Agencies often tell an employee to file for recurrence. Your Agency does not always accurately inform a claimant of which type of claim they have and what paperwork to file. To avoid complications later, do not listen to your agency without verifying the information is accurate.

A recurrence injury is filed using a CA-2a.

Consequential Injury: FECA Manual part 2 at 2-0805-6 describes a consequential injury as:
"This kind of injury occurs because of weakness or impairment caused by a work-related injury, and it may affect the same part of the body as the original injury or a different area altogether. For instance, a claimant with an accepted knee injury may fall at home because the weakened knee has buckled. This incident will constitute a consequential injury whether the affected part of the body is the knee or some other area, such as the back or arm. Or, a claimant with an injured eye may compensate for loss of functioning by overuse of the other eye, which may result in a consequential injury."
Consequential injuries happen because of a worsening or progression of your original conditions or because of your original injuries, another part of your body is affected. If your right knee was damaged and you develop a limp that causes hip problems, the hip conditions are consequential to the knee conditions. If Stenosis is accepted you may develop Myleopathy (spinal cord compression). The Myleopathy is consequential to the Stenosis. If you have an accepted shoulder condition and the other shoulder develops problems because of overuse, the new shoulder injuries are consequential to the original shoulder injuries.

Likewise, if you're sent to a Functional Capacity Evaluation, (FCE) and you're injured or your conditions worsen, those injuries are consequential. If you attend physical therapy for your accepted conditions and you're hurt or your conditions worsen during your physical therapy those injuries are consequential. If you're approved for surgery and any complications arise because of that surgery, those injuries are consequential. Any new injury or worsening of your original injuries because of any treatment you receive is a consequential injury.

The most common consequential injury is a psychological condition due to pain. When you're injured and in constant or chronic pain, or you can no longer do the things you used to do, it affects you psychologically. Both the chronic pain and the resulting psychological condition is consequential.

There is no specific form for consequential injuries. To request consequential injuries, send a letter with your medical narrative and request the consequential injuries be added to your files. You can also read the 04/03/2011 post titled "Consequential Injuries" for more information.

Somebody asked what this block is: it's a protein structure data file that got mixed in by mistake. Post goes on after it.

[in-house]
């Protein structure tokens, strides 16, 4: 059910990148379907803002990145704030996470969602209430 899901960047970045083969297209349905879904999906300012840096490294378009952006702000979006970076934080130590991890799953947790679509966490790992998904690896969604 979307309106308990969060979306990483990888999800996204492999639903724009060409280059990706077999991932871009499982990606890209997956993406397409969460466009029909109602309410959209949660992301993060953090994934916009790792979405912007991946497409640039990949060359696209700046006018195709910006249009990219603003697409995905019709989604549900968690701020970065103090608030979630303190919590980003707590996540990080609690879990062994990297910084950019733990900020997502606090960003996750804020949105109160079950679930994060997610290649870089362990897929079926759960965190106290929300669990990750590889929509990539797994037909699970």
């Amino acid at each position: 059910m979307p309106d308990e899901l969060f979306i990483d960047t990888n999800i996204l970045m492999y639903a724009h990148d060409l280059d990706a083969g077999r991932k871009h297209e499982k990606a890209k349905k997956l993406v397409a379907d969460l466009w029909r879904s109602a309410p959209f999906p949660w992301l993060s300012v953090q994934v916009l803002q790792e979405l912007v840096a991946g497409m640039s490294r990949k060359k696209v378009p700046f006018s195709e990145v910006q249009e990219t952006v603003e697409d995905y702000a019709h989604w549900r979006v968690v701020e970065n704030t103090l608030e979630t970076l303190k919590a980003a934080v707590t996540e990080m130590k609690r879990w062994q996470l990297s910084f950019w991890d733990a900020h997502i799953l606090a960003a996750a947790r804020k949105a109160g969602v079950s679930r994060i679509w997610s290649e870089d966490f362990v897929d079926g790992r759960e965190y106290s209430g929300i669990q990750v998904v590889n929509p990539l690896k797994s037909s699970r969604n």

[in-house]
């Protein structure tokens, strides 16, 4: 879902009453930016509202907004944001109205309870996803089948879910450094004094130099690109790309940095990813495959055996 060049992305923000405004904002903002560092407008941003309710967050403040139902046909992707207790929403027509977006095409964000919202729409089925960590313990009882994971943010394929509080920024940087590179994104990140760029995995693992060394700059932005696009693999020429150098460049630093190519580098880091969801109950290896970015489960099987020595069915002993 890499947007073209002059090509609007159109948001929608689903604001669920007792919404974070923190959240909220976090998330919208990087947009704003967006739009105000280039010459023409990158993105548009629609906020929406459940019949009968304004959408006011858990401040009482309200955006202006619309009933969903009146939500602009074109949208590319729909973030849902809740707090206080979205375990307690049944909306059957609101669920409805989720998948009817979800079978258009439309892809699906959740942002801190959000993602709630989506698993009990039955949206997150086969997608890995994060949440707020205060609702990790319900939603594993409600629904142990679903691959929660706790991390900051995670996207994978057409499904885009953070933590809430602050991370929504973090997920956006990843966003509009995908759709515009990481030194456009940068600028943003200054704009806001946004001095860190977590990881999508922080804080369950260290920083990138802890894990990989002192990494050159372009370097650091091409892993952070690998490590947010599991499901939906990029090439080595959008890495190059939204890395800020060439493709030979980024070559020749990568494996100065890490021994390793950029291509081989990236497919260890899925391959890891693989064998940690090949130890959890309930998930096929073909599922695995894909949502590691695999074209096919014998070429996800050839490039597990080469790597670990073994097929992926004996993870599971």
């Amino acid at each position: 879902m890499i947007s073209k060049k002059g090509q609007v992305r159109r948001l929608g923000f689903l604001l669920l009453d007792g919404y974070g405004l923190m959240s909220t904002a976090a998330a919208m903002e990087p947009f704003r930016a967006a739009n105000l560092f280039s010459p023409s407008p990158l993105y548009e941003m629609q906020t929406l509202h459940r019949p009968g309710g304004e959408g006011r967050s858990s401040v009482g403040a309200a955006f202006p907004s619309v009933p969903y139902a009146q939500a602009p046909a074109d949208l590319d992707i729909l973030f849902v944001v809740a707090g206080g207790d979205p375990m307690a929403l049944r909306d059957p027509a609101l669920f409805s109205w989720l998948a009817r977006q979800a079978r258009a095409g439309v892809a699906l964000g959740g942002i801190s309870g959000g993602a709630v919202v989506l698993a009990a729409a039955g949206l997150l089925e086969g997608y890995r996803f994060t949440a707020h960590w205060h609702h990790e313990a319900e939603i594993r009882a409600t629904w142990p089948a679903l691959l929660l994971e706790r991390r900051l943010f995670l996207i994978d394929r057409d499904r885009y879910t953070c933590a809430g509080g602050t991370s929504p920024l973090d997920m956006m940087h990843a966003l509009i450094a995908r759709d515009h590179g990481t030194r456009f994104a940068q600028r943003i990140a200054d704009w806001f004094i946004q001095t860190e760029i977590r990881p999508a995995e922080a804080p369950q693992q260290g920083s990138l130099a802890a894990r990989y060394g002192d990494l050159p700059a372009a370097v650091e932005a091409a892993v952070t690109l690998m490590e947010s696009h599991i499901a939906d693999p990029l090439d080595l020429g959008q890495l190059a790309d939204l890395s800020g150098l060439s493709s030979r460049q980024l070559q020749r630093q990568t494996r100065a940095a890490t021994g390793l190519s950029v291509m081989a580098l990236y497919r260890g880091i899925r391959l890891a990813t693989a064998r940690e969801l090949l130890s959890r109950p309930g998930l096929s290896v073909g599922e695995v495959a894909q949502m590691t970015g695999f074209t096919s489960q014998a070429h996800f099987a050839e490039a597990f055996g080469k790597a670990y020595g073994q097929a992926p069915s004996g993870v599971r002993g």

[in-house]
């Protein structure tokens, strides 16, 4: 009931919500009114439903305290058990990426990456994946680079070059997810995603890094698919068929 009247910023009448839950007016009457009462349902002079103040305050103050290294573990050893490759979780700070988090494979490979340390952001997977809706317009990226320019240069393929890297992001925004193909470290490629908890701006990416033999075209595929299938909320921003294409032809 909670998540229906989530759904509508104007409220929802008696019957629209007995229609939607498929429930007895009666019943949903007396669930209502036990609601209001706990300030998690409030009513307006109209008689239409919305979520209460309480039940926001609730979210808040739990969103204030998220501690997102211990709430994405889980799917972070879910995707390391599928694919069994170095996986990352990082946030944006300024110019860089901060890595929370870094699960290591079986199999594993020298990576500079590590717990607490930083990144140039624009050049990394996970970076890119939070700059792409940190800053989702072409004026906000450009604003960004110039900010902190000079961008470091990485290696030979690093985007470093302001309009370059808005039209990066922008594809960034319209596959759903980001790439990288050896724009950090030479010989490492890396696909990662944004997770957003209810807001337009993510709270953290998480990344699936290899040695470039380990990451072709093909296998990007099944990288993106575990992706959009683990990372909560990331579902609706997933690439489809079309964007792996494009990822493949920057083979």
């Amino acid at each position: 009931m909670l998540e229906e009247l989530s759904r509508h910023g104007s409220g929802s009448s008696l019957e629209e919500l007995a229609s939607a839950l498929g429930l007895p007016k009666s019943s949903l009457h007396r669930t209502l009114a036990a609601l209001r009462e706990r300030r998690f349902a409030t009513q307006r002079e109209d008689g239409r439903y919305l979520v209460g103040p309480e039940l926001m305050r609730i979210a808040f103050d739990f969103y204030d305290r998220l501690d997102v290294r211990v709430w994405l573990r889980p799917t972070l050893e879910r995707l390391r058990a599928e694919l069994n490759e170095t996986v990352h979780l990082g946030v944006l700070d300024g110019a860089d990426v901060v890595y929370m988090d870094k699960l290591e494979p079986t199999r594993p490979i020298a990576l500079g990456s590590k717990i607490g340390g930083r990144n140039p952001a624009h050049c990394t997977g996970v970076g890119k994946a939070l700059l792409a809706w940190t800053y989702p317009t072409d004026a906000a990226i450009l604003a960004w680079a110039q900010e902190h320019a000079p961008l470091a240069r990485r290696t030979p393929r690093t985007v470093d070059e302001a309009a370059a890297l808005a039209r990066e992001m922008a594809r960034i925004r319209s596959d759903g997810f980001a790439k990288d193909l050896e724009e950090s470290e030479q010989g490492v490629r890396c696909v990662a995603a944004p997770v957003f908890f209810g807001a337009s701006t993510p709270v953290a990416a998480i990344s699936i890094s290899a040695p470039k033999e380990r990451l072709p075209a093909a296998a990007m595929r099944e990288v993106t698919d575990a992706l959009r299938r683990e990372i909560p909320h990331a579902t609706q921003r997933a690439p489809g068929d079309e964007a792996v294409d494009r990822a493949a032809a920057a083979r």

You will have to fight to get any additional conditions added to your claim. Just because your claim is denied, does not mean you should stop fighting to get your conditions accepted. With any denial of services or any claim, get a formal decision so you have appeal rights. If your CE does not provide a formal decision with appeal rights, send a letter to OWCP requesting the formal decision. If OWCP doesn't reply within 30 days, go up the "food chain" to the District Director.

If the District Director doesn't reply to your request send a letter to your Congress person requesting help in getting a formal decision.

5 comments:

  1. Appreciate this post!

    - MovingOn

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  2. I filed for a recurrence and was denied. Can I just change it to a cosequential injury in my appeal?

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  3. There's not enough information here to say whether or not you have consequential injuries. Contact me directly at owcpslayer@gmail.com

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  4. I broke my ankle and now have hip and back pain because it. Physical therapy has been helping me with all three, ankle, back and hip. Do I need to see a doctor for back and hip for a diagnoses before I claim for consequential injury. And also, How long does OWCP have after receiving my CA-7 form to process it.

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  5. Yes, you will need a medical narrative from a physician that connects the new injuries to the original injuries.

    OWCP is supposed to process CA-7's in a timely manner. Except for the case of a schedule award, OWCP is not supposed to delay the processing of a CA-7.

    ReplyDelete